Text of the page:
05
Nov
08

heartbroken.

there just isn’t another word for it.

Prop 8 hasn’t officially passed yet, but it’s much closer than I expected, and the margin is certainly the inverse of what I expected. I expected to be filled with hope, not despair, not utter sadness.

it was significantly easier for me to ignore the inherent homophobia of the situation when I thought it was coming primarily from Mormons outside of my homestate. it was another opportunity for me to roll my eyes at the “religious crazies”, as I like to call them.

they had a material advantage and a rhetorical advantage. apparently, millions of dollars to spare and the usual “protect the children” slogans, the constructions of “natural” and “historical”, plus the always highly influential religious angle.

all of these things were increasingly difficult for us to combat. refuting lies, offering sound arguments, attempting to symbolically inundate anywhere near the same level, pandering to people’s sense of morality. these were huge projects, and I think we faired very well in the face of evil.

I was moderately prepared for people’s blatant ignorance and confusion, and especially their apathy.

but I was completely unprepared for this level of homophobia. the fact that people apparently have no qualms with not only excluding people from something most consider a fundamental right, but actually removing that right from them. taking a step even further, to no longer say “IIIIIIIIII don’t think I’m ready for you to have this just yet, let’s wait. I’m pretty sure you’re a whole person, but I want more proof”, but now to say “I have found you lacking, so I’m taking this away from you. we are not the same. you don’t deserve what I have. your family is not as important or respectable as my family.”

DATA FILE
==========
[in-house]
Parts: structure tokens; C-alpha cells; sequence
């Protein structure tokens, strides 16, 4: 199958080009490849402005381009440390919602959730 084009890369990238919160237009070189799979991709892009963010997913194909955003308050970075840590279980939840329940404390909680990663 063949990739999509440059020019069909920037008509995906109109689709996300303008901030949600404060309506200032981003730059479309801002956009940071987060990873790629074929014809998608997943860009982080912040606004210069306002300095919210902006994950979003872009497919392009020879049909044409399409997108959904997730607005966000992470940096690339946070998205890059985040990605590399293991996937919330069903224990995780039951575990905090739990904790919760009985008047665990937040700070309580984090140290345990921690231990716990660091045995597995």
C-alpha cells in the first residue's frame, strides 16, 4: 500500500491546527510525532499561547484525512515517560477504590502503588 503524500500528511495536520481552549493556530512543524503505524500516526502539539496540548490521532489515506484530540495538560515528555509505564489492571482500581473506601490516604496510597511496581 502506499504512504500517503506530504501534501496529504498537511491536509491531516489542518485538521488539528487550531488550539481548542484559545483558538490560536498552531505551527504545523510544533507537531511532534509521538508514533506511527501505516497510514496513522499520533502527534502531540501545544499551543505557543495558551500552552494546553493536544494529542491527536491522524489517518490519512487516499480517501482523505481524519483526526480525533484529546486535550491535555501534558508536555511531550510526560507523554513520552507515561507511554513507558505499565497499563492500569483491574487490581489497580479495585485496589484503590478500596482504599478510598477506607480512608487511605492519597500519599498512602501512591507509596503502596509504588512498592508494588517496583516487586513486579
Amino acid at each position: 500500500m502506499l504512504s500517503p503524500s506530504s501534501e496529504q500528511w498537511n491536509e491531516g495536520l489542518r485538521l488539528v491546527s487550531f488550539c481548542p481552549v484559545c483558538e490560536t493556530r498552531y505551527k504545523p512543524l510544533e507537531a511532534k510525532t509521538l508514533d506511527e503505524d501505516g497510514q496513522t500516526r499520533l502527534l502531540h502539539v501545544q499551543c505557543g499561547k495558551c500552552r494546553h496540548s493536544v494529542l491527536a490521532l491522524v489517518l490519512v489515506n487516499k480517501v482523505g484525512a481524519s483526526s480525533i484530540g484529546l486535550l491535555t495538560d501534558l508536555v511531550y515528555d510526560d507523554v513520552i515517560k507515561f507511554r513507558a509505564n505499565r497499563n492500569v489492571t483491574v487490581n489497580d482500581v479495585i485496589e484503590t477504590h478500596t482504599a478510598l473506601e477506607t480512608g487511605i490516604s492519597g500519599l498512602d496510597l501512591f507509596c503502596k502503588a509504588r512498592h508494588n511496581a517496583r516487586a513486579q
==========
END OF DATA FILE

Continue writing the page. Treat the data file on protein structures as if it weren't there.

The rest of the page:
I think we lost a lot of votes (about 300,000 that we really could have used) to people that got sucked into lies. people that could have been swayed if they had a close friend voting no, or just someone to explain to them that what the people on the radio and tv were saying were lies. “all that stuff about elementary schools… it’s a lie. that stuff about churches getting closed down… big big lie.”

but this doesn’t change the fact that those people voted yes because they were scared. because they were worried about their kids. because they were homophobic. because, maybe they were on the fence, and maybe they didn’t really like the sound of voting yes, but at the end of the day, homophobia won. other people’s, religious zealots that don’t even live here’s homophobia won. the same homophobia that we all encounter every day, however indirectly.

the same homophobia that we all will encounter more so, most likely, after tonight.

one step forward. two steps back.

PS. in Arkansas, gay couples can no longer (could they really before?) adopt children. uh. no steps forward, five steps back.

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